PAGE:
Americans should fear Canada’s economic clout but until formal free-trade negotiations begin, “we keep our heads down and our mouths shut,” says former prime minister Brian Mulroney......When the process begins, Mr. Mulroney said one of the most important words for Canada’s negotiators is “no.”

“We’re not some pushover little country,” Mr. Mulroney said......“There’s no Conservative way to negotiate a comprehensive free-trade agreement with the United States, and there’s no Liberal way to do it. There’s only a Canadian way,” Mr. Mulroney said.

“I think there are times when political parties should lay down their arms and support a national initiative. This is one of them.”....During the American election campaign, Mr. Mulroney said both Mr. Trump and Democrat Bernie Sanders portrayed trade as hurting the U.S. economy, which created “serious problems.”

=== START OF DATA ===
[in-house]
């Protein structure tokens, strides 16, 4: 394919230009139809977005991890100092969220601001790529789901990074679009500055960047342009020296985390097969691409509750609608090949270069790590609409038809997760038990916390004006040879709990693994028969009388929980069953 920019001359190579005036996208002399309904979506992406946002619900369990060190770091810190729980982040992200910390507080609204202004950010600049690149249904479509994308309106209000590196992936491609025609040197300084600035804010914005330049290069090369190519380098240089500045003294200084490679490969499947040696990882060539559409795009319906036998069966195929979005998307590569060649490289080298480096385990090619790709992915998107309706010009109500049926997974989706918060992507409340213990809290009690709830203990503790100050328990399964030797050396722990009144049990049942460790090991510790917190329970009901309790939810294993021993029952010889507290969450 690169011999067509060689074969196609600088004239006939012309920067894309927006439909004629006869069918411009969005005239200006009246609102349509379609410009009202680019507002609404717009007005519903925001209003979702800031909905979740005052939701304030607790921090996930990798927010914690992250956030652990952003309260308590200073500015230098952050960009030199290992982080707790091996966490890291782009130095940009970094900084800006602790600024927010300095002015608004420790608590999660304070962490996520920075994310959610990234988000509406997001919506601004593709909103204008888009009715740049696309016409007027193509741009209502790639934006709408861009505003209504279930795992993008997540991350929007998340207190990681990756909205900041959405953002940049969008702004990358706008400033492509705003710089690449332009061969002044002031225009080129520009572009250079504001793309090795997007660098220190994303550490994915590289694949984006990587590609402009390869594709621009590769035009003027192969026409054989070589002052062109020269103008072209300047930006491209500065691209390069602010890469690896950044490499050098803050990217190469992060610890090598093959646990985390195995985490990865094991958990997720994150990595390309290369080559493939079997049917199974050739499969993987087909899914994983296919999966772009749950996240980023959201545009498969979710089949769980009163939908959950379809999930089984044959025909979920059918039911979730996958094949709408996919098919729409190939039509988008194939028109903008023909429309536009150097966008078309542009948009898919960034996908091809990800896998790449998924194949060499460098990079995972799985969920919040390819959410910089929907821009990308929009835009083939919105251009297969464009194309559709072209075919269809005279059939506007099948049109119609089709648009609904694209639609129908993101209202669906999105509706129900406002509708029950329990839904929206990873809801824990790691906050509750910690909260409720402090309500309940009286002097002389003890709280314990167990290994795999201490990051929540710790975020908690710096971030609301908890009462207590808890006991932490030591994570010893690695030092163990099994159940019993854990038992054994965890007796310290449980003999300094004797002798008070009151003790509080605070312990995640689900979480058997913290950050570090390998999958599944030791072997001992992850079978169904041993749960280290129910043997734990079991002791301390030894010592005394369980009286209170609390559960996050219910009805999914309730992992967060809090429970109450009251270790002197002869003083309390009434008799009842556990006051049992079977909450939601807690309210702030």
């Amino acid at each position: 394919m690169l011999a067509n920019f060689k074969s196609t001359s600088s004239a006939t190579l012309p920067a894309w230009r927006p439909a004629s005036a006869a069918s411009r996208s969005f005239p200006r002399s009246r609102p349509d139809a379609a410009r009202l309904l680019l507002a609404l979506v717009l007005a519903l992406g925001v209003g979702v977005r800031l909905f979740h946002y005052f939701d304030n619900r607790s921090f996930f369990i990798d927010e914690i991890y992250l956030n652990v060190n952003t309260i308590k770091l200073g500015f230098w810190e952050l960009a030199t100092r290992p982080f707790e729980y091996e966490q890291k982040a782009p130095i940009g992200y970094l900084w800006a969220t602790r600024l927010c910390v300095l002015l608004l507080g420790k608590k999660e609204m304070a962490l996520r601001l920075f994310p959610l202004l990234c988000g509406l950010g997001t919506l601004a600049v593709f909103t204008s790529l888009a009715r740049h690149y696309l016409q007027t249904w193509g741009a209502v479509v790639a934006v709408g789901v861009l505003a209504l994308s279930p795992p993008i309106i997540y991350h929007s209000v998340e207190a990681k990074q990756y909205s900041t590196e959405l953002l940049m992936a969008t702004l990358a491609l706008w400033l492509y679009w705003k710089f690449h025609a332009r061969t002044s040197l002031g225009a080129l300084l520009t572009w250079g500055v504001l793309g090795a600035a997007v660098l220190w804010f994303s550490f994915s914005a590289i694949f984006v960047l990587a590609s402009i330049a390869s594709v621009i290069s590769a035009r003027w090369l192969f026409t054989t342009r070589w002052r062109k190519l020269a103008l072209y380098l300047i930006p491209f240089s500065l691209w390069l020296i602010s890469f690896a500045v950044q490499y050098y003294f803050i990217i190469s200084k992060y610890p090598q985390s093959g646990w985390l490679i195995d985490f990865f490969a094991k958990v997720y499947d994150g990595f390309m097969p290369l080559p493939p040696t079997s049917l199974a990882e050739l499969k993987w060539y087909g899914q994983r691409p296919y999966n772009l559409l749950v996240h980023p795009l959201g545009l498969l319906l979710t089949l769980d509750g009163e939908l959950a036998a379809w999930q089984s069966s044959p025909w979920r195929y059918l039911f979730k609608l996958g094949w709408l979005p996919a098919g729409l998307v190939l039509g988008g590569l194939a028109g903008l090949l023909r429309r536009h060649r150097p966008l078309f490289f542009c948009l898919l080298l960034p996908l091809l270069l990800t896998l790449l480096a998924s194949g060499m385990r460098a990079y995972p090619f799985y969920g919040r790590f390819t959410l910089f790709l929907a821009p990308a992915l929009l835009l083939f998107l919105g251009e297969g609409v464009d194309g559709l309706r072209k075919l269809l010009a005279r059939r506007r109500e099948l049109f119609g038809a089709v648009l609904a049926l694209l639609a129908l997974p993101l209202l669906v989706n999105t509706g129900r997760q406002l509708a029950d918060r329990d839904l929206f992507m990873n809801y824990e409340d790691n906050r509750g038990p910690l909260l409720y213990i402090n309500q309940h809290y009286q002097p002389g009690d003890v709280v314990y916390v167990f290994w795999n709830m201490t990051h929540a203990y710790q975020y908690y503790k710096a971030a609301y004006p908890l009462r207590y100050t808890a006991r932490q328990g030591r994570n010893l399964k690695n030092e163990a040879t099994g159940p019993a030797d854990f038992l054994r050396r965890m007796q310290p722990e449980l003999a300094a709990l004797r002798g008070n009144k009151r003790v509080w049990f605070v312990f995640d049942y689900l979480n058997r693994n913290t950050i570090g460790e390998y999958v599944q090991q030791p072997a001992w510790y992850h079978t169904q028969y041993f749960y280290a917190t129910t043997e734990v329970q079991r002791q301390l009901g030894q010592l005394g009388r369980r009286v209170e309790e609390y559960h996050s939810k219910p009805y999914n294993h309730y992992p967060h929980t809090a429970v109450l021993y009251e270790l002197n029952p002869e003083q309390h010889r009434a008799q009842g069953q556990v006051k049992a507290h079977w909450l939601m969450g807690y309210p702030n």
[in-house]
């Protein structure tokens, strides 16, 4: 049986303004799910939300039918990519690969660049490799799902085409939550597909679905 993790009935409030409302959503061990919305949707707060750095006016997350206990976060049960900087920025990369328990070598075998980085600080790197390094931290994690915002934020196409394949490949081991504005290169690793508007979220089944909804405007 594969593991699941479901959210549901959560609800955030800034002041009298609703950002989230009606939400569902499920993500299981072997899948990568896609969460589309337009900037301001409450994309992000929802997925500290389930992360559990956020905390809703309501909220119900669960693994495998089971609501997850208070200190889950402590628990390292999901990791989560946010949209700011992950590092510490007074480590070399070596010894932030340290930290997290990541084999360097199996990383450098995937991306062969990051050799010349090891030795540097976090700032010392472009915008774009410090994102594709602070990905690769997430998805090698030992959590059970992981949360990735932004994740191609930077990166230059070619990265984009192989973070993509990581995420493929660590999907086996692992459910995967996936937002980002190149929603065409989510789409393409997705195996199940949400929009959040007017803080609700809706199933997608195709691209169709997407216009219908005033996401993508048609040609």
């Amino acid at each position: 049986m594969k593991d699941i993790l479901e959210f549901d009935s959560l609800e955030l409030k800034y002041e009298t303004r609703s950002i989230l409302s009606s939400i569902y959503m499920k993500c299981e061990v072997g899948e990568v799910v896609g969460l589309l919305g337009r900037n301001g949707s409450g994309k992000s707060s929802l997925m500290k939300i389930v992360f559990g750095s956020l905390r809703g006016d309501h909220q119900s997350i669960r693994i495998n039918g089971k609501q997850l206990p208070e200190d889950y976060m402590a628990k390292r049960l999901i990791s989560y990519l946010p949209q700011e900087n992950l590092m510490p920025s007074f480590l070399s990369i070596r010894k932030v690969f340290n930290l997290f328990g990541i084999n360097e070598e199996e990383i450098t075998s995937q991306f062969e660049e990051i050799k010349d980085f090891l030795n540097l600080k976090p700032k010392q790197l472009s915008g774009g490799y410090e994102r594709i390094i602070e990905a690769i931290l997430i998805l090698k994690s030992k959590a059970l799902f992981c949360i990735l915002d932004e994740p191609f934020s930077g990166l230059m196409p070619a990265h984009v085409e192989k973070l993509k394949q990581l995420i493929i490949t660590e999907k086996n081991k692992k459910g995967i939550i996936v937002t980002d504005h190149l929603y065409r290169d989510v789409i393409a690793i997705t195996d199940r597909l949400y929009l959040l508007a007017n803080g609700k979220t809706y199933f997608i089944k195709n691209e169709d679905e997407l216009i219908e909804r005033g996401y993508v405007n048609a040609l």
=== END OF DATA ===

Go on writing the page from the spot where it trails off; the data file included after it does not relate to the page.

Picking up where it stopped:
“The enemy is not trade. The enemy is technology,” he said, noting when he was in office, there were no cellphones or Internet.

“Now technology and automation are displacing jobs all over the place, and the challenge is to reconstruct the economy.”.....
closedmouth  crossborder  NAFTA  renegotiations  Brian_Mulroney  Justin_Trudeau  Donald_Trump  national_interests  advice  national_unity  say_"no"  Chrystia_Freeland  job_displacement  negotiations  economic_clout  Canada  taciturn  free-trade 
june 2017 by jerryking
Canada can no longer rely on U.S. for global leadership, Freeland says - The Globe and Mail
ROBERT FIFE AND MICHELLE ZILIO